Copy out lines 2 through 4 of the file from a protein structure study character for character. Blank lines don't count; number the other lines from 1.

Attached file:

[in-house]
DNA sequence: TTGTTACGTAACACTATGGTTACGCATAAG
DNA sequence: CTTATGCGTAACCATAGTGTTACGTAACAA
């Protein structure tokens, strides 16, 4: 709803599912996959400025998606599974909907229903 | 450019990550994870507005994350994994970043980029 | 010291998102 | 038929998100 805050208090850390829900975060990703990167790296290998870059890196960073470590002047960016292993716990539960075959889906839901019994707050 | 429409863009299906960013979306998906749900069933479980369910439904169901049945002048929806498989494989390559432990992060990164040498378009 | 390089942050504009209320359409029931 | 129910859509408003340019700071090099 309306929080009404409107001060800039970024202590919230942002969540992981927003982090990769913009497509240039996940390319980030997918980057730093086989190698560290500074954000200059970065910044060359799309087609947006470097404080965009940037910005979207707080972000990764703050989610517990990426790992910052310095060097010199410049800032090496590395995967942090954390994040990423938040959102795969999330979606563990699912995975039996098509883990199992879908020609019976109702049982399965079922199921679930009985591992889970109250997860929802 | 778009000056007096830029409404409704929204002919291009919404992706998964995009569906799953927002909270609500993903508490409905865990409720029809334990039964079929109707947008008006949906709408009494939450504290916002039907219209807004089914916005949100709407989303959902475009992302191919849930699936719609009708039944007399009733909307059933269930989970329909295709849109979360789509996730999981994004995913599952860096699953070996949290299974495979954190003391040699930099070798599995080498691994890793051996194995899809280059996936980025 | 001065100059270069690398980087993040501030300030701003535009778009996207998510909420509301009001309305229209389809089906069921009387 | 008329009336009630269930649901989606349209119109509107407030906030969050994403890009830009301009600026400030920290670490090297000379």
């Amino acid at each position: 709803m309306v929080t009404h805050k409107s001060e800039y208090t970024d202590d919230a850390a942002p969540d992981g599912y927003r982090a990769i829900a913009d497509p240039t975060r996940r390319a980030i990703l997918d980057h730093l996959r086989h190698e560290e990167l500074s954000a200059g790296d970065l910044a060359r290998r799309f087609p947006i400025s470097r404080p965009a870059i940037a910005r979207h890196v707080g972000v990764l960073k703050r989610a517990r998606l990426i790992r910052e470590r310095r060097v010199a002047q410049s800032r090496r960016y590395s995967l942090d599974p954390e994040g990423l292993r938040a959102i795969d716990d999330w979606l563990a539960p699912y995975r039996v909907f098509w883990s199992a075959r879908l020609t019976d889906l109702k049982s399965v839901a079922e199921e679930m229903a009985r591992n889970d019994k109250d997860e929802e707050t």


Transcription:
DNA sequence: TTGTTACGTAACACTATGGTTACGCATAAG
DNA sequence: CTTATGCGTAACCATAGTGTTACGTAACAA
């Protein structure tokens, strides 16, 4: 709803599912996959400025998606599974909907229903 | 450019990550994870507005994350994994970043980029 | 010291998102 | 038929998100 805050208090850390829900975060990703990167790296290998870059890196960073470590002047960016292993716990539960075959889906839901019994707050 | 429409863009299906960013979306998906749900069933479980369910439904169901049945002048929806498989494989390559432990992060990164040498378009 | 390089942050504009209320359409029931 | 129910859509408003340019700071090099 309306929080009404409107001060800039970024202590919230942002969540992981927003982090990769913009497509240039996940390319980030997918980057730093086989190698560290500074954000200059970065910044060359799309087609947006470097404080965009940037910005979207707080972000990764703050989610517990990426790992910052310095060097010199410049800032090496590395995967942090954390994040990423938040959102795969999330979606563990699912995975039996098509883990199992879908020609019976109702049982399965079922199921679930009985591992889970109250997860929802 | 778009000056007096830029409404409704929204002919291009919404992706998964995009569906799953927002909270609500993903508490409905865990409720029809334990039964079929109707947008008006949906709408009494939450504290916002039907219209807004089914916005949100709407989303959902475009992302191919849930699936719609009708039944007399009733909307059933269930989970329909295709849109979360789509996730999981994004995913599952860096699953070996949290299974495979954190003391040699930099070798599995080498691994890793051996194995899809280059996936980025 | 001065100059270069690398980087993040501030300030701003535009778009996207998510909420509301009001309305229209389809089906069921009387 | 008329009336009630269930649901989606349209119109509107407030906030969050994403890009830009301009600026400030920290670490090297000379």